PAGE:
REVE Nourricier worked with community volunteers and partners to depave 105m2 of asphalt in the parking lot of Conseil Sports Loisirs de l’Estrie (CSLE), a sports complex and community center in Sherbrooke, Québec. They planted over a 200m2 area. 

The Project

The Conseil Sports Loisirs de l’Estrie (CSLE) is a community center and sports complex offering various initiatives and recreation opportunities for community members. The site was previously home to a hotel and a medical clinic before becoming the CSLE. While the building had been renovated and updated, the parking lot was installed in the 1970s and was never repaired, resulting in old, cracked asphalt that was in desperate need of rejuvenation. Volunteers were able to depave the site easily by hand.   

The project incorporates various examples of green infrastructure, including a Miyawaki mini forest, bioretention ponds and pollinator gardens. The design plan integrated natural elements throughout, such as fencing made of cedar pillars and marine rope and using large rocks as seating throughout the space. Over 400 native trees, shrubs, wildflowers, and grasses were planted on the site.  

The site was designed through a design workshop, leading to a conceptual plan that was created by Gabrielle Rondeau-Leclaire, the Executive Director of REVE Nourricier. The conceptual plan was further refined by a landscape architect, and a local landscaper helped prepare the site for planting and installed the other features such as rock formations and prepared the bioretention basins.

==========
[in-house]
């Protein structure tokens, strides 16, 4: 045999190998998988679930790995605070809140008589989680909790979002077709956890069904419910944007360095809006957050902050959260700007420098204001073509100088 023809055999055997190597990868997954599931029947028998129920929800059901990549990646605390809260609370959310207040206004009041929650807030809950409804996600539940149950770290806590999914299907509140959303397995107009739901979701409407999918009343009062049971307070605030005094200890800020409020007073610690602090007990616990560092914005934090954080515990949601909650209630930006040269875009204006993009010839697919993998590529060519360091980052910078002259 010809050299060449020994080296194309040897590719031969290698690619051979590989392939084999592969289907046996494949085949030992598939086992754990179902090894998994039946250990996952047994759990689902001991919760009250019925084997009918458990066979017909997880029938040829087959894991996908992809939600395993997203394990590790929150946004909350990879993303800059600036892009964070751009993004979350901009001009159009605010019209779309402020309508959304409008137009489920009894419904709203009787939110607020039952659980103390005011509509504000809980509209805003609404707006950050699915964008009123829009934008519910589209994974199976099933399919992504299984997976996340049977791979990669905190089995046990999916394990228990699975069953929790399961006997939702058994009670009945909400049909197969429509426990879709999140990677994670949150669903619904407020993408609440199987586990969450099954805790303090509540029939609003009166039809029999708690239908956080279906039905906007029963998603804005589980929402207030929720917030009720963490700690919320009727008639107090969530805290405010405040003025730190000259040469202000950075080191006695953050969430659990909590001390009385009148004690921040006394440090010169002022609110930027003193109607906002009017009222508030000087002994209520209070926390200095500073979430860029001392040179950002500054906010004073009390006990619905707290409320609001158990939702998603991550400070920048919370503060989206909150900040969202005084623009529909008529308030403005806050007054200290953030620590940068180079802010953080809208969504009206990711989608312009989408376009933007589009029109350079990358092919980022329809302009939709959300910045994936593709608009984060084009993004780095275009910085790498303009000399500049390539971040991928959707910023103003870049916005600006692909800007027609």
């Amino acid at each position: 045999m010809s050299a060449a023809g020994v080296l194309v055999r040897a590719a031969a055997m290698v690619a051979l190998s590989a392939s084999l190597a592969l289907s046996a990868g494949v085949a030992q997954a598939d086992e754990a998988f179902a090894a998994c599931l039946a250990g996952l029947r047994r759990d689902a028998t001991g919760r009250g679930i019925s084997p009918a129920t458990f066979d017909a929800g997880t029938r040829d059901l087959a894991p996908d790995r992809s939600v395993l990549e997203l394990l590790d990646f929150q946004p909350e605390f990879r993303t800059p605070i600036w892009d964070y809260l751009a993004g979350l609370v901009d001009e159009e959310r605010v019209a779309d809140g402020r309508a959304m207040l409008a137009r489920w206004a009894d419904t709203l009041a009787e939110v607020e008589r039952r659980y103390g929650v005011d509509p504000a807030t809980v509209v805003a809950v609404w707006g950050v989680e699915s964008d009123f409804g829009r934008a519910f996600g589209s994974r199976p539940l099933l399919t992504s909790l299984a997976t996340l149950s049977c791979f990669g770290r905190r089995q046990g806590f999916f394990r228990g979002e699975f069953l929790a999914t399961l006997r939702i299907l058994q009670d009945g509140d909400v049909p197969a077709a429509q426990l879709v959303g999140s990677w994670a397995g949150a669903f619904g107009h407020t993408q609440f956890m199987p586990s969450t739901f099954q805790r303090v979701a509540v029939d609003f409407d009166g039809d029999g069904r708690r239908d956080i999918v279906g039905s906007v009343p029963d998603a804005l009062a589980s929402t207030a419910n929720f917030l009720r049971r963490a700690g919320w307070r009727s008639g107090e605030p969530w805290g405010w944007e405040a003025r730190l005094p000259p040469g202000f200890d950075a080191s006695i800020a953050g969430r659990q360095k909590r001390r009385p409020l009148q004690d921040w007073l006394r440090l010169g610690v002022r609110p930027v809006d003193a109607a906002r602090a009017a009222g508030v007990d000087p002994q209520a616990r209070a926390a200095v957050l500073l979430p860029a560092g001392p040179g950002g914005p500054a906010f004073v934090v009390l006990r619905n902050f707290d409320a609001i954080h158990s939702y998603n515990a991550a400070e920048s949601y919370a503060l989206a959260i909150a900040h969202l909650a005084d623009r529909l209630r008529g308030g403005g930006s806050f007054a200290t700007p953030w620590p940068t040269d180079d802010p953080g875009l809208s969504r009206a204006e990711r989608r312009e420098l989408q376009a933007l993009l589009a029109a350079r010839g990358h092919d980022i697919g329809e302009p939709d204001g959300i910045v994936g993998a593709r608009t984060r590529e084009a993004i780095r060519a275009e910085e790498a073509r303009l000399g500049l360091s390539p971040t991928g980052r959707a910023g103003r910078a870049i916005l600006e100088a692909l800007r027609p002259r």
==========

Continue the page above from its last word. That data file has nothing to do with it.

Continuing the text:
Lessons Learned

The community engagement process was one of the biggest successes of this project. Community members were involved in six different workshops throughout the planning and planting process. 

“Volunteers were very happy to participate in a one-of-a-kind event such as the depaving of the parking lot. They also mentioned learning about new planting techniques, about dense planting in the Miyawaki method, and enjoyed the selection of indigenous plants for the design.” Gabrielle Rondeau-Leclaire, Executive Director 

Final Thoughts

This project has inspired REVE Nourricier to think about future opportunities for green infrastructure on the site. A proposed second phase of the project would involve building another rain garden on the site, to direct and slow down water before it reaches the sewer basin.  

This project was supported by Green Communities Canada’s Living Cities Canada Fund. 

To find plants that are adapted to grow in your region, or plant nurseries that sell native plants, visit the Network of Nature website at the links provided.